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how to hide bsp face in the editor

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    how to hide bsp face in the editor

    How can I hide the exterior faces of a room for ease of editing the interior?

    #2
    You can press Q to toggle BSP faces. I dont think you can hide individual faces, aside from assigning a transparent material to that face, with all the hassle that generates.

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      #3
      So, in design, do people typically deal with a wall in their face when looking into a room from the outside?

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        #4
        You can click on the face, right click, and choose hide but most things are done with static mesh nowdays so this "typically" is not that big of an issue.

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          #5
          Thanks, that's what I was looking for. And thanks for the pointer on the static mesh use. And how would you hide selected faces of a static mesh?

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            #6
            I organize mesh with groups.

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              #7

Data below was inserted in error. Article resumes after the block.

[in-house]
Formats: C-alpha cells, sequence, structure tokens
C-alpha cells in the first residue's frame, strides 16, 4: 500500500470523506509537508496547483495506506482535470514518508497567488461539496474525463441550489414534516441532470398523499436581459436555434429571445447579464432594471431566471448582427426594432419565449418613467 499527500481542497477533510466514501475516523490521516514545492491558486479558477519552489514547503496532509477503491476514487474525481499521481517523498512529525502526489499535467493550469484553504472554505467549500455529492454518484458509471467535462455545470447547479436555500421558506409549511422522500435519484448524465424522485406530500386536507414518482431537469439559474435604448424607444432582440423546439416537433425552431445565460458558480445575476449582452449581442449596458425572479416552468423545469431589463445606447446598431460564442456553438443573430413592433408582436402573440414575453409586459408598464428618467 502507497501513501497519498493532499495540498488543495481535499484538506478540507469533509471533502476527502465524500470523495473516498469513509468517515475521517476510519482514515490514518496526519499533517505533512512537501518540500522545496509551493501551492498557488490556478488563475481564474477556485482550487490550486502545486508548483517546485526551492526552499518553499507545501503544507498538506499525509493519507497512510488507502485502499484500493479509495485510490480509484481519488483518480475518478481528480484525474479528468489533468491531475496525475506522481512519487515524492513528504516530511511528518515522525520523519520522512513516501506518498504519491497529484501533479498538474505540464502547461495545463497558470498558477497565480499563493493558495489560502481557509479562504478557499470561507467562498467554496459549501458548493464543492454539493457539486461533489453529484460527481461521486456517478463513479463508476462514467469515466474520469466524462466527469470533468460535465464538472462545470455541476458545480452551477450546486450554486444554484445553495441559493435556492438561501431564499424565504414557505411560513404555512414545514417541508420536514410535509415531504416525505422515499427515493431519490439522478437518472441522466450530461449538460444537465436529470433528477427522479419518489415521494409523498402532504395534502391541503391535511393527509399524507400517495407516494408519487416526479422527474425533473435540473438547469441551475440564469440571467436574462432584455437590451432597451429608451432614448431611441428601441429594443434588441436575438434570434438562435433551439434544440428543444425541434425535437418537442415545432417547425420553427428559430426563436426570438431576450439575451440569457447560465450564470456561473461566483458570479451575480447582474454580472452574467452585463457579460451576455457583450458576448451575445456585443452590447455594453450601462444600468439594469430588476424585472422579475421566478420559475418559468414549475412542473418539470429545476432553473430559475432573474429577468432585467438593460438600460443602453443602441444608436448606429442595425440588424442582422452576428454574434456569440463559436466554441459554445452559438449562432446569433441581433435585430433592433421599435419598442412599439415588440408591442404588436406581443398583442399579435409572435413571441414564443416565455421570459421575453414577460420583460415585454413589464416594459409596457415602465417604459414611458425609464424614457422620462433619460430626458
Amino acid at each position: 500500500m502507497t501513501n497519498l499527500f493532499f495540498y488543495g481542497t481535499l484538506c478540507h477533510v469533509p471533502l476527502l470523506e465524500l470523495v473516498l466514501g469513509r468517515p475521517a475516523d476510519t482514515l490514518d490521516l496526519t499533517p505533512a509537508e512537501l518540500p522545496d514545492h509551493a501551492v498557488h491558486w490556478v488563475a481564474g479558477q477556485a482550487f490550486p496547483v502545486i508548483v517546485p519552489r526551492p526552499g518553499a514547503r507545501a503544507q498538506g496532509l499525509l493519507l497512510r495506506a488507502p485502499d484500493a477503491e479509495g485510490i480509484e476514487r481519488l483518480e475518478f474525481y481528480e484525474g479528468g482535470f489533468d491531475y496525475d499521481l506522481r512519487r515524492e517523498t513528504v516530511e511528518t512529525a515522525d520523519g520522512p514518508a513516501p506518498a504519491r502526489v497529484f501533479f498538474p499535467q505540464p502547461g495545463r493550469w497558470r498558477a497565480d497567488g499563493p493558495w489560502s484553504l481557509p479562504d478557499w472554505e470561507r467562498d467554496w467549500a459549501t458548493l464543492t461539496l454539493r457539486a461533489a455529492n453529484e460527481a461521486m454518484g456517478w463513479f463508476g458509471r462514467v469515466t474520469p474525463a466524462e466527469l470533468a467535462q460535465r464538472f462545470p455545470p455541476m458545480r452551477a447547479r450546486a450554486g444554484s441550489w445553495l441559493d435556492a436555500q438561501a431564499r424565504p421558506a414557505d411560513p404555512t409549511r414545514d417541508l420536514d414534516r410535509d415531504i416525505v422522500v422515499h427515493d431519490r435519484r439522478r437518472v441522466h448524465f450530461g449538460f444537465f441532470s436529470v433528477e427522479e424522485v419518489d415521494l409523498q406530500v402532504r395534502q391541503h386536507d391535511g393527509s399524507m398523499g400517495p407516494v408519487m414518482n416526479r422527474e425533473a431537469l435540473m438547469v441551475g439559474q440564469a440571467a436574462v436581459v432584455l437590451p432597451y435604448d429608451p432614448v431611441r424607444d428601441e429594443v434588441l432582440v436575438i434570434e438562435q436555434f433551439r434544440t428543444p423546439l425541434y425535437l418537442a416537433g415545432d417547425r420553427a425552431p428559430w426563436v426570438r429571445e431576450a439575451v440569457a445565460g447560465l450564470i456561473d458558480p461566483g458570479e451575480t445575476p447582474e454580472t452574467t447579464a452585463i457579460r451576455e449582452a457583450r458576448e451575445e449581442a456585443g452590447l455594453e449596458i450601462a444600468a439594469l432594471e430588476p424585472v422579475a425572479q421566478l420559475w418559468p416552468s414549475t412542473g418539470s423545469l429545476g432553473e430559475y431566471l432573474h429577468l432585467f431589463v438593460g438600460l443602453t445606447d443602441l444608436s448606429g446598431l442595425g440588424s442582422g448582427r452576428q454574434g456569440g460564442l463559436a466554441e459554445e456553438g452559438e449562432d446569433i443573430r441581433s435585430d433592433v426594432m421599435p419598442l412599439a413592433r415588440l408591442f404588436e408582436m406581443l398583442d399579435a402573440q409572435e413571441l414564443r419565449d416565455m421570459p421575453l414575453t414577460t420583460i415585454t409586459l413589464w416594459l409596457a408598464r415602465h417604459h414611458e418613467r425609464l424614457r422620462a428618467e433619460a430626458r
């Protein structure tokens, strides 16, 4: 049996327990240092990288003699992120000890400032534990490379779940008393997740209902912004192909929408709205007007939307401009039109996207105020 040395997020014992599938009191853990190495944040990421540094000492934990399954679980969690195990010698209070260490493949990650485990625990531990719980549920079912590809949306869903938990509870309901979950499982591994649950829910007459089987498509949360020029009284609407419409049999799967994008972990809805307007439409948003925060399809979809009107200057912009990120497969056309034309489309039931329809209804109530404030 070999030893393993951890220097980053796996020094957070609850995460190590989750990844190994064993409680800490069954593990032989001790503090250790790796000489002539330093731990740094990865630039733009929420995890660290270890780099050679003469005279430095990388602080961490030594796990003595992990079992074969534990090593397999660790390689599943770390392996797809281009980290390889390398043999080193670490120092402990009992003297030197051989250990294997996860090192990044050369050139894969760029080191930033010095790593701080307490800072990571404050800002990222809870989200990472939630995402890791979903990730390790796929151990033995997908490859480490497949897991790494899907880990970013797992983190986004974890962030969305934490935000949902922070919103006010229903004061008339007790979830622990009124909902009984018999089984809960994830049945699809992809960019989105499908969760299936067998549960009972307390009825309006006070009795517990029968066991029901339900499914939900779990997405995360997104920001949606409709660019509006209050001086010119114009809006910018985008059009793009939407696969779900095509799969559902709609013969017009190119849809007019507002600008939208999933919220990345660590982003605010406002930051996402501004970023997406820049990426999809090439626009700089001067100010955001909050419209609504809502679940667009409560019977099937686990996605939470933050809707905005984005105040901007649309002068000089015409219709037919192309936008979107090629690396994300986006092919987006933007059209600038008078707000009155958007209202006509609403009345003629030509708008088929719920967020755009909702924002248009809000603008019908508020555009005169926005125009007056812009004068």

Well great! Remember my post is regarding hiding individual faces of BSP brushes.

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                #8
                And my last reply was not directed at your original post. I already answered your original post and you asked separate question about static mesh. You can't hide selected faces of a static mesh. You can't do that in even in Maya and for organizing purpose I absolutely don't see a reason to.

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                  #9
                  Dang! You sound serious. But word up: you can hide them in Maya, and you will if that's how you work. I know you don't see a reason to nowdays, that's why you're suggesting I adopt your methods. Once again, thanks for your information.

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                    #10
                    No you cannot hide individual faces of a polygon in Maya. You would have to separate or extract the faces but then you're not hiding the face of ONE object anymore.

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                      #11
                      Oh you know what? I have been using a script to hide faces in Maya, and other programs I use have that feature native. When working with architecture it's really helpful for me to look past walls, it speeds the design process and gives the designer a better view of what's going on. With double walled geometry, like the hollow BSP brush, backfacing normals are auto-culled so it's easy to see in, unfortunately there are two faces to deal with, so if I hide the outside face then I can view inside from any location just fine.

                      I'm using BSP because it works well for prototyping crowd and bot pathfinding, and it seams static meshes/terrain add some complexity to the thing.

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